The idea of surgical intelligence is finally coming to fruition. The use of both computer and robotic assistance, and increasing use of the two together, has already demonstrated the promise of surgical intelligence to transform spine surgery. Offering potential improvements in surgical accuracy, reductions in postoperative complications, and decreased revision surgeries, computer assistance provides the novel ability to base decision-making support on hundreds of thousands of prior cases. Poor measures of predictive power have been found for the surgeon’s ability to predict risk and benefit of surgery. The use of patient demographic and operative characteristics when creating complex analytical models allowed for the development of frailty scores that can better predict risks and benefits for a patient. Coupling such decision-making support for surgical uses, such as rod bending angles, with the precise ability of robotics to carry out the task, continues to improve patient outcomes. To date, the use of robotics in surgery has resulted in improved screw placements and improved navigation and reduced radiation dose, length of stay, and need for revision surgeries. However, as with many novel applications of technology, an array of challenges exists. These include reliance on single-centered retrospective data and limited data sharing, limited data for rare diseases and uncommon procedures, straight line trajectories of robotic movements, high costs of computer and robotic assistance (infeasible for small centers), high learning curves, a limited set of procedures for the use of such technologies (currently mainly used for screw placements), and legal issues regarding who is at fault in case of adverse events.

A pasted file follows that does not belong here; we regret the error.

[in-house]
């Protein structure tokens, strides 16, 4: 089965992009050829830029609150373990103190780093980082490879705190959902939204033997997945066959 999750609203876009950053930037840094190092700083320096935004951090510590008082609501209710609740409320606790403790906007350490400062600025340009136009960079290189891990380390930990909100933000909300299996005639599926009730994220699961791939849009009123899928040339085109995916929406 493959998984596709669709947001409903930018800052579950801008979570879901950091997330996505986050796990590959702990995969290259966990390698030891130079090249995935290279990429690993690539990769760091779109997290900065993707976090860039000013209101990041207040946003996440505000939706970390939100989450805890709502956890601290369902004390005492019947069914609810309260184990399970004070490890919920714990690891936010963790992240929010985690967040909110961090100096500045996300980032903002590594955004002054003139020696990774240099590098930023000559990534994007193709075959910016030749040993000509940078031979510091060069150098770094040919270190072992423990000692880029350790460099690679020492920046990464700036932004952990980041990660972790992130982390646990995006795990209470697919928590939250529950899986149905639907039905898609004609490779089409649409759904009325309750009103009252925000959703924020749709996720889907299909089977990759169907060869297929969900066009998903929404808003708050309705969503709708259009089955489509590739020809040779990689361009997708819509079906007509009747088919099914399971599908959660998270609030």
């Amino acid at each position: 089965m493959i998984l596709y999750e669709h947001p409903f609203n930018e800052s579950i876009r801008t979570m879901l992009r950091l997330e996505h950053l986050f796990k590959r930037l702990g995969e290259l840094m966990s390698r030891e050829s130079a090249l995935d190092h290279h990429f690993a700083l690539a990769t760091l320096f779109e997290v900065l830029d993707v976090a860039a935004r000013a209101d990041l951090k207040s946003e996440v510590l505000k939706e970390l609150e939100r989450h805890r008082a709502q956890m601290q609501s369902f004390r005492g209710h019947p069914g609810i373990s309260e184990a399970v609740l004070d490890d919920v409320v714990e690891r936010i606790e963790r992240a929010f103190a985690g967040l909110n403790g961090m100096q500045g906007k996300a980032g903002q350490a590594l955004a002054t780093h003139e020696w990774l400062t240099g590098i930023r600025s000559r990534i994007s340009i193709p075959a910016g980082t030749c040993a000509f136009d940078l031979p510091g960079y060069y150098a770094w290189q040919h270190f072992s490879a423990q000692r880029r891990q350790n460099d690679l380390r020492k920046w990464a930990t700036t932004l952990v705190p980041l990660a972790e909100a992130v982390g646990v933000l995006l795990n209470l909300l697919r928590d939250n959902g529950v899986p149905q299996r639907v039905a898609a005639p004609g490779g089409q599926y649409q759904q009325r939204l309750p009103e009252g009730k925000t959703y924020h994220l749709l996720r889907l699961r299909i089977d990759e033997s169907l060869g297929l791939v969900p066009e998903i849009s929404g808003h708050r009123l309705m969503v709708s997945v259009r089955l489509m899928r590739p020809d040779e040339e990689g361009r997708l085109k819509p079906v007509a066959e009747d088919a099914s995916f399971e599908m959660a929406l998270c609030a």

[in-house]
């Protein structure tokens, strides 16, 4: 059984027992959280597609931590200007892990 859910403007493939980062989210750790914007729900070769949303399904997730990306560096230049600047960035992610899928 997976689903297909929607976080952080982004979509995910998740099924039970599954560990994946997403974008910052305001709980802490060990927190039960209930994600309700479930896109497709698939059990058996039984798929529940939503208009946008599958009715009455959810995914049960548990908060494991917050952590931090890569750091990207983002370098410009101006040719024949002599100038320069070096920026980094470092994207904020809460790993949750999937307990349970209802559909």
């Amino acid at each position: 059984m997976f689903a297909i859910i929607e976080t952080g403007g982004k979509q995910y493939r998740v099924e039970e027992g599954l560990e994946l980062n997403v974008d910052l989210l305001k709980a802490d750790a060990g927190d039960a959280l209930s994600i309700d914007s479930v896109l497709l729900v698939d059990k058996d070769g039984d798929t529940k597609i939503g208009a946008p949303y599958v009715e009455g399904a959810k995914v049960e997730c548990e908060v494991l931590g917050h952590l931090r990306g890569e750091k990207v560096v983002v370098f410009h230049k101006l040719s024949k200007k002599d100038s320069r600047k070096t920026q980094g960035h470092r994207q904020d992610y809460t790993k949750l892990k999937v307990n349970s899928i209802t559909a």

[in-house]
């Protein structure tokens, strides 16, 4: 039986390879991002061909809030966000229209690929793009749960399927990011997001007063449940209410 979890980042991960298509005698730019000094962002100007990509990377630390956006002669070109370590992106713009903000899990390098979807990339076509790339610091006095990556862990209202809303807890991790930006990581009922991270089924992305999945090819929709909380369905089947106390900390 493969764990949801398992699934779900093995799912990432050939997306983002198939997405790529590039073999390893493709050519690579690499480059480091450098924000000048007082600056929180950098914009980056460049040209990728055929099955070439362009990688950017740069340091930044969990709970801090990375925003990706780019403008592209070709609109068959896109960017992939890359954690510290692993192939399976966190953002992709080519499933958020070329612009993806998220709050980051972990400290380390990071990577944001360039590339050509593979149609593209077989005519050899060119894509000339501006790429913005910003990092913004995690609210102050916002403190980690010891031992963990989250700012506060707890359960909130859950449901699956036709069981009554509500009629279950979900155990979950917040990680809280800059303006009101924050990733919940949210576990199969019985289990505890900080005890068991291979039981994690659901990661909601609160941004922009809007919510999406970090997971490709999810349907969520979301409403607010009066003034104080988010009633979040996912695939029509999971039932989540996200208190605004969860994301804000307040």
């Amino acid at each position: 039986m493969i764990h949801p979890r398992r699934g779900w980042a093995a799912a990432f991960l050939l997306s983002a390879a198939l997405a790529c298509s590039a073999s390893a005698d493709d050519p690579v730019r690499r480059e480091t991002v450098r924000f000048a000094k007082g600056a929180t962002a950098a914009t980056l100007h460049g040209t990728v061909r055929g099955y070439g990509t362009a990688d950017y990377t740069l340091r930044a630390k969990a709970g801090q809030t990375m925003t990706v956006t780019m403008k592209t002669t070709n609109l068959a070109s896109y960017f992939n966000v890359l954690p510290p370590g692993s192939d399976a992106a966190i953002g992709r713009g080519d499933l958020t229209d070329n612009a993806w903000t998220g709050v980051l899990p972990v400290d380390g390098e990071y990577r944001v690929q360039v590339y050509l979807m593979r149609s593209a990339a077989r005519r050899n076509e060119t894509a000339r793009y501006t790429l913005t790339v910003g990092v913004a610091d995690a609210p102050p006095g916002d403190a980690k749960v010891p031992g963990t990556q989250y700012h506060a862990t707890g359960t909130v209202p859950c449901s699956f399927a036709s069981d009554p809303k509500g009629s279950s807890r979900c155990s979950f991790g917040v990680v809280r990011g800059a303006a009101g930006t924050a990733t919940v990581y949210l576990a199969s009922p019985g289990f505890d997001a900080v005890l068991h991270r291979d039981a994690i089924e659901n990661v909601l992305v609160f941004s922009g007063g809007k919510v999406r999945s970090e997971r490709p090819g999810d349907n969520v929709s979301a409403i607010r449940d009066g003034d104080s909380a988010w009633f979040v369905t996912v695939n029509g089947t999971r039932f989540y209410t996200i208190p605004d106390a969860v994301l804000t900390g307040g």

Recently, robotic uses for spine surgery are expanding from screw placements to include tissue-focused uses such as tumor resections, spurred by developments in haptic feedback systems, 3D printing, and mechanical advances. Further expansion of procedure types arose for microscopic-based surgeries with augmented reality support, visualizing tool orientation with respect to the anatomy of interest with no disruptions to the surgical view. Similar technological improvements, catalyzed by 5 G, gave rise to huge advances in telesurgical robotics, with the successful demonstration of the first 12 cases in 2020. With these advances, four dominant uses for computers and robotics in spine surgery have become apparent: telesurgical robotic surgery, shared-control robots with computer navigation, augmented reality systems, and machine learning decision-making support.